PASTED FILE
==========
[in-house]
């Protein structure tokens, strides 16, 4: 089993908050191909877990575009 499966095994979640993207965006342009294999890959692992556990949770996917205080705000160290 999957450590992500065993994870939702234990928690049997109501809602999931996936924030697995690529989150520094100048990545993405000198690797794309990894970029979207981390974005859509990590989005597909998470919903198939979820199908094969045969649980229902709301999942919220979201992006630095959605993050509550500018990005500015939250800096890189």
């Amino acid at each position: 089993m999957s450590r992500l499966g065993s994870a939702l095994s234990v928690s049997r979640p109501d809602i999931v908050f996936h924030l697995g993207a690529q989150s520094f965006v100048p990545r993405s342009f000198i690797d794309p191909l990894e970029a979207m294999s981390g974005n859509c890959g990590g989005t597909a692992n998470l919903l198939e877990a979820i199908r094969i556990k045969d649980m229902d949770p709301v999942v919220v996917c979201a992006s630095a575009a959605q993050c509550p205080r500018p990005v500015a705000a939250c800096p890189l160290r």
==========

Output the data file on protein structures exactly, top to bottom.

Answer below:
[in-house]
């Protein structure tokens, strides 16, 4: 089993908050191909877990575009 499966095994979640993207965006342009294999890959692992556990949770996917205080705000160290 999957450590992500065993994870939702234990928690049997109501809602999931996936924030697995690529989150520094100048990545993405000198690797794309990894970029979207981390974005859509990590989005597909998470919903198939979820199908094969045969649980229902709301999942919220979201992006630095959605993050509550500018990005500015939250800096890189």
């Amino acid at each position: 089993m999957s450590r992500l499966g065993s994870a939702l095994s234990v928690s049997r979640p109501d809602i999931v908050f996936h924030l697995g993207a690529q989150s520094f965006v100048p990545r993405s342009f000198i690797d794309p191909l990894e970029a979207m294999s981390g974005n859509c890959g990590g989005t597909a692992n998470l919903l198939e877990a979820i199908r094969i556990k045969d649980m229902d949770p709301v999942v919220v996917c979201a992006s630095a575009a959605q993050c509550p205080r500018p990005v500015a705000a939250c800096p890189l160290r």